Ichise Chanyu

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Ichise
Chanyu
Hsiung-nu-Empire.png
Domain and influence of the Eastern Huns
Reign c. 126–114 BCE
Predecessor Gunchen Chanyu
Successor Uwei Chanyu
Dynasty Maodun
Father Laoshang Chanyu

Ichise Chanyu (aka Yizhixie Chinese: 伊稚邪; r. 126–114 BCE), whose full title is unknown, was a Chanyu of the Xiongnu, the successor to Gunchen Chanyu (單于, 軍臣). Ichise Chanyu reigned during the reign of the Han emperor Wudi Liu Che 武帝 劉徹 (r. 141–87 BC), after Wudi broke the heqin 和親 peace and kinship treaty with the Huns.

Ichise Chanyu reigned during one of the most aggressive periods in the Chinese history, and one of the many troubled periods in the Hunnic history. To come to the throne, the Eastern Luli-Prince Ichise, a younger brother of Shanuy Gunchen, had to stage a coup against the next in line to the throne, the Eastern Jükü-Prince (Wise Prince, 屠耆) Yui bi. Yui bi faced Ichise in a battle, was defeated, and fled and submitted to China, where the Chinese Court of Emperor Wu-Di gave him a princely title She-an-heu; in few months after that Yui bi died. A few years before Ichise Chanyu's enthronement, in 133 BC, the Chinese captured Ordos, which the Huns held for the previous 80 years from the time of the Shanuy Touman, after a decade-long occupation by the Zhao state. The loss was a heavy blow for the Huns, and the war flared up. Just as Ichise Shanuy ascended the throne, in the summer the Huns with several tens of thousands cavalry raided Dai-gun (Dai province), killed regional governor Gun Ji, and captured up to 1,000 people; in the autumn the Huns also raided Yai-myn, and also captured up to 1,000 people.

The next year, 125 BCE, the Huns in 3 groups, each with 30,000 cavalry, again raided Chinese provinces. The Western Jükü-Prince, incensed that Chinese Court took away Ordos and built Shuofang (朔方城), a few times attacked the borders of China; and when entered the Ordos, plundered Shuofang, and killed and captured a multitude of officials and people.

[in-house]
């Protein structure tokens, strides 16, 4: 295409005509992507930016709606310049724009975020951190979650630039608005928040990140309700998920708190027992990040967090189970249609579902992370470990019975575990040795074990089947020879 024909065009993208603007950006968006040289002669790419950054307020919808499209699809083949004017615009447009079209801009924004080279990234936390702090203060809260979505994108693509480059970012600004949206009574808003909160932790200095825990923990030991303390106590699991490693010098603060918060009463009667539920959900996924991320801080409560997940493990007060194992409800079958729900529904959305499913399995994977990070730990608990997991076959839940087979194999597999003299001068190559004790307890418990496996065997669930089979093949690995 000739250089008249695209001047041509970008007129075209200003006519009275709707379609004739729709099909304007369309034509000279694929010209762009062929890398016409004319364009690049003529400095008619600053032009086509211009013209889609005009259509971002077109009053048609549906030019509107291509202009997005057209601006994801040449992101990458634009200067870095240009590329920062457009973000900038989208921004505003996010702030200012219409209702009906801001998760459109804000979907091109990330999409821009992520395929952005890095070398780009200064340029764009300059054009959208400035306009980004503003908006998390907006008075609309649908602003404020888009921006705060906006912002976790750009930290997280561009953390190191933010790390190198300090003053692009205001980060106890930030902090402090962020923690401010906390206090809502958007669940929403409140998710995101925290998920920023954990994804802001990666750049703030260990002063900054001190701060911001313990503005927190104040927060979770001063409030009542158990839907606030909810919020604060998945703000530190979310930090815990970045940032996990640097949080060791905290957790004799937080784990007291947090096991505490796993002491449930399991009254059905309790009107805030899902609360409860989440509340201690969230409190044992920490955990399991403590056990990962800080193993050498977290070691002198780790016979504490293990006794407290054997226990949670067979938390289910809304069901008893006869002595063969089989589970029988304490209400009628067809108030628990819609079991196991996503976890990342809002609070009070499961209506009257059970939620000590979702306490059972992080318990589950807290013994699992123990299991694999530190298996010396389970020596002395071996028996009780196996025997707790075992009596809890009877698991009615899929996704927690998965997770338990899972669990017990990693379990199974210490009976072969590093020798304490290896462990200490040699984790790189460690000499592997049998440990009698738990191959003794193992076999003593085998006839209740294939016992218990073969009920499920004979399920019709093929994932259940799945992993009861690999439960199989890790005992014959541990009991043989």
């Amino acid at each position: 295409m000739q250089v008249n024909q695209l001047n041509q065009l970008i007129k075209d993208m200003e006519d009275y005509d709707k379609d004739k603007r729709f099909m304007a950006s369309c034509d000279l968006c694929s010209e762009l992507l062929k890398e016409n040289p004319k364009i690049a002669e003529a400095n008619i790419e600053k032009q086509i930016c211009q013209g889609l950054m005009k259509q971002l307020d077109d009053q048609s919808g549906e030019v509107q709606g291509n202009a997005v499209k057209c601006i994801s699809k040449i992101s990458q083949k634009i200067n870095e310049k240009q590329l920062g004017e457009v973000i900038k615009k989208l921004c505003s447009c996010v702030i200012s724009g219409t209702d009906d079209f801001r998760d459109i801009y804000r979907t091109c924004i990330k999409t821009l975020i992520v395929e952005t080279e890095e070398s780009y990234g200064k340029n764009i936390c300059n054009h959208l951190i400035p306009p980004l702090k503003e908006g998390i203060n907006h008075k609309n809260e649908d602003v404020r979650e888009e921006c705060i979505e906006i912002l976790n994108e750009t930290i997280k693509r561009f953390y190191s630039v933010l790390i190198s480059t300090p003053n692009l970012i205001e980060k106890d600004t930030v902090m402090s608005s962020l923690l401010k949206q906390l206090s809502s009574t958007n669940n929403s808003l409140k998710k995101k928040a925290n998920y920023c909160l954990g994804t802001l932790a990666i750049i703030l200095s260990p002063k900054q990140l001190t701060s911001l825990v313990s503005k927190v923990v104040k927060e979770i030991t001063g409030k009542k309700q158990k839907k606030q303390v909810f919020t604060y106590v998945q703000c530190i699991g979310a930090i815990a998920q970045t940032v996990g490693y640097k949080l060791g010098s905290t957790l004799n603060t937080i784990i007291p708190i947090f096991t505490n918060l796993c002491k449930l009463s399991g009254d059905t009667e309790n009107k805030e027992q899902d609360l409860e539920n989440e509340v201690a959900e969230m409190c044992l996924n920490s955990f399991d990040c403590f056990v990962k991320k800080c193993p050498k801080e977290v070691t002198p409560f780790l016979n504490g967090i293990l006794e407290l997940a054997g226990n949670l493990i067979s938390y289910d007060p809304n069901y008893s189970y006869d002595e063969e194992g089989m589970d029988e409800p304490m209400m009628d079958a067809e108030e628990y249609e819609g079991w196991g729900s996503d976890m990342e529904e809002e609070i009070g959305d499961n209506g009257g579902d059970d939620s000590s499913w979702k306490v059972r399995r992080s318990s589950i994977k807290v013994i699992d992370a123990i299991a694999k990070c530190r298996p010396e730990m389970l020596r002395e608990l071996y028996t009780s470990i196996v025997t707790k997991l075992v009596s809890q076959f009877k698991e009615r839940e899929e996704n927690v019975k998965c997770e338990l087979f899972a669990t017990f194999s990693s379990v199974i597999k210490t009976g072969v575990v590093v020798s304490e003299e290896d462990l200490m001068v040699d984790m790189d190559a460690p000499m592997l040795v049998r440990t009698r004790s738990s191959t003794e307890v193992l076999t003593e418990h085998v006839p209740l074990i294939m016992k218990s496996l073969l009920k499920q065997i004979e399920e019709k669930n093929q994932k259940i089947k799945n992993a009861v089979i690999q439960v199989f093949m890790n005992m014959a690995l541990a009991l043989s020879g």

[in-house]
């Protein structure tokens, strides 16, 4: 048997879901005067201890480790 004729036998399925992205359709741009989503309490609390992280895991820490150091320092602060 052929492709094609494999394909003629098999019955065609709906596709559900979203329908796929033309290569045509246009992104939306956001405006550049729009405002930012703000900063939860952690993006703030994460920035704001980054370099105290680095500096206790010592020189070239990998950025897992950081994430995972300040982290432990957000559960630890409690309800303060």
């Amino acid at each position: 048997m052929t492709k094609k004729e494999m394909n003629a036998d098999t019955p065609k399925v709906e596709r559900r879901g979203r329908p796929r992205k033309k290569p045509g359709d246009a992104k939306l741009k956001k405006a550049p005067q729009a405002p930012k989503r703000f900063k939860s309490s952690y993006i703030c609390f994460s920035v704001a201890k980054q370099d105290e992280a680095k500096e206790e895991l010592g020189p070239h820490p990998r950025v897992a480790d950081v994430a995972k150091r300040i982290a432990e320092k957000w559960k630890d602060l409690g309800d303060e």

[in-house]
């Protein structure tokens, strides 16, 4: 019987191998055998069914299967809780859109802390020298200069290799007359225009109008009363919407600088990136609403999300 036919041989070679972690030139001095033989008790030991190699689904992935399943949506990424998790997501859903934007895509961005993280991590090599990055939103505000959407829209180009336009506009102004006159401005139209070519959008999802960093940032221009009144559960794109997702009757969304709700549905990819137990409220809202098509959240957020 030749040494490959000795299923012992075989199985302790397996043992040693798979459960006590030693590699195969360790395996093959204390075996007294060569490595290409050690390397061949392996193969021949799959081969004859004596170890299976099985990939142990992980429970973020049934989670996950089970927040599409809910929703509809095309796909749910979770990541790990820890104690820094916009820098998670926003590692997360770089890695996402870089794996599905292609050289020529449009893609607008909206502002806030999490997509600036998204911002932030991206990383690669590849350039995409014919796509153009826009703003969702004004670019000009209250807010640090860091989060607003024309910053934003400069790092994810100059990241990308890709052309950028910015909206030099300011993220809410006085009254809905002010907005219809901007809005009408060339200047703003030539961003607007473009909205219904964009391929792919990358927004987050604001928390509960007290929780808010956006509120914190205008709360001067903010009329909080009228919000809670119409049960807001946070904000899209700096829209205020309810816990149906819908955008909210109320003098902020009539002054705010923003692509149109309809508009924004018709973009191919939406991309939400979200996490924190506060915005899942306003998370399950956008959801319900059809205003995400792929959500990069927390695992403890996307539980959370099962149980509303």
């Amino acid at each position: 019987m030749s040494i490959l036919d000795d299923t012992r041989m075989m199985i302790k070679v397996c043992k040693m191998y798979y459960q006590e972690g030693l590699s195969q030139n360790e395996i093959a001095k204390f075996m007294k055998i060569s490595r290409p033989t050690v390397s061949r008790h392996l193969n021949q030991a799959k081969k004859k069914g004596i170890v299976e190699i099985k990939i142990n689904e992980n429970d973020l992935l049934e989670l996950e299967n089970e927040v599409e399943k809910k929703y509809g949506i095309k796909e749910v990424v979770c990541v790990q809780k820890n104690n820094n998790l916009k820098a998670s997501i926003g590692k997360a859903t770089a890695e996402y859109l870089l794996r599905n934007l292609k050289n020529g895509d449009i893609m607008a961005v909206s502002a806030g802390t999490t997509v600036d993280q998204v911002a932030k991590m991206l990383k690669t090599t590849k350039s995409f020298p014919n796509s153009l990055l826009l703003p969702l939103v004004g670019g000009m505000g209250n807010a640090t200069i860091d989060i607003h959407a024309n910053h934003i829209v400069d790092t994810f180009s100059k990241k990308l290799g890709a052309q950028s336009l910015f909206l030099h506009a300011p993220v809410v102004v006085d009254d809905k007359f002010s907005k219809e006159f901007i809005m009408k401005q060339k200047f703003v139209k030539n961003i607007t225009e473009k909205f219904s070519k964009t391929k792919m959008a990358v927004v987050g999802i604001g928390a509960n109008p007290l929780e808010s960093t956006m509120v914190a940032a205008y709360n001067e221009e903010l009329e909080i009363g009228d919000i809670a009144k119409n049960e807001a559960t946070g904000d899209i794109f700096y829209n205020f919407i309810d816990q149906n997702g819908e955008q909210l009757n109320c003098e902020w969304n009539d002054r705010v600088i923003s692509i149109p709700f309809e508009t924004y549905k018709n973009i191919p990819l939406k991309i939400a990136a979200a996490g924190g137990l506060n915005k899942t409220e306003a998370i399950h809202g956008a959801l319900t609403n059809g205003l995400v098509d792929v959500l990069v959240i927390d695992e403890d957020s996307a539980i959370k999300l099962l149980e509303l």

In the spring of 124 BCE the Chinese Court appointed Wei Qing (卫青) a Supreme Commander, and assigned him a 100,000 cavalry. Wei Qing set out against the Huns from the Shuofang. The Chinese army at night surrounded the intoxicated Western Jükü-Prince. The Western Jükü-Prince fled. The Chinese took prisoner up to 15,000 of both sexes and up to ten lower Princes from Jükü-Prince wing. In the autumn the Huns retaliated with 10,000 cavalry, killed District Chief Chu Yan, and captured up to 1,000 people.

In 123 BC Wei Qing campaigned twice from the district Dingxiang, penetrating into the Hun lands to the north a few hundred li. During these campaigns, more than 19 thousand Hun people were killed and captured, but the Han troops suffered heavy losses. Two mounted detachments were lost. A commander of one of them, Su Jian (蘇建) managed to escape, but the commander of the second detachment Zhao Xin (趙信) surrendered when he was surrounded. Zhao Xin was a minor Hun prince, who switched to the Han. Once again among his tribesmen, he married the sister of the Shanyu Ichjise and became his chief adviser on matters related to China. On the advice of Zhao Xin, Shanyu moved his headquarters to the north of the Gobi Desert, to avoid direct Chinese assaults, and to lure Chinese troops deep into the steppes to destroy them. The struggle for the Ordos thus concluded with a complete victory for China.[1]

After securing Ordos, the Han dynasty shifted to the west against the Hun nomadic tribes in the territory of the modern Gansu province. In the spring of 121 BCE Chinese cavalry division of 10 thousand horsemen headed by a commander Huo Qubing (霍去病) invaded the Hun lands of the Prince Syuchu. After several battles, Huo Qubing captured many prisoners and a golden idol used for sacrifices to the Sky. In another raid the same year, Huo Qubing inflicted Huns a crushing blow, taking prisoner more than 2,5 thousand Huns and killing over 30 thousand Hun soldiers, but he completely lost a half of his army headed by Li Kuang, only few surviving soldiers were saved from death.

Shanyu Ichise was angered by two serious defeats inflicted by Huo Qubing, and ordered two commanders to report to the court. Both Princes were scared of panishment, Prince Hunie wanted them to flee to China, but Prince Syuchu refused, and Hunie killed him. The treason of Hunie considerably improved the balance of power, strengthening Chinese hand. In the Chinese raids between 124 and 119 BC, the Huns lost, per Chinese annals, 300,000 killed or captured military and civilian people.[2]

Footnotes[edit]

  1. ^ Taskin B.S., "Materials on Sünnu history", Science, Moscow, 1968, p. 29 (In Russian)
  2. ^ Bichurin N.Ya., "Collection of information on peoples in Central Asia in ancient times", vol. 1, pp. 37–42

References[edit]

  • Bichurin N.Ya., "Collection of information on peoples in Central Asia in ancient times", vol. 1, Sankt Petersburg, 1851, reprint Moscow-Leningrad, 1950 [1]
Preceded by
Gunchen Chanyu
Ichise Chanyu of the Xiongnu Empire
126–114 BCE
Succeeded by
Uwei Chanyu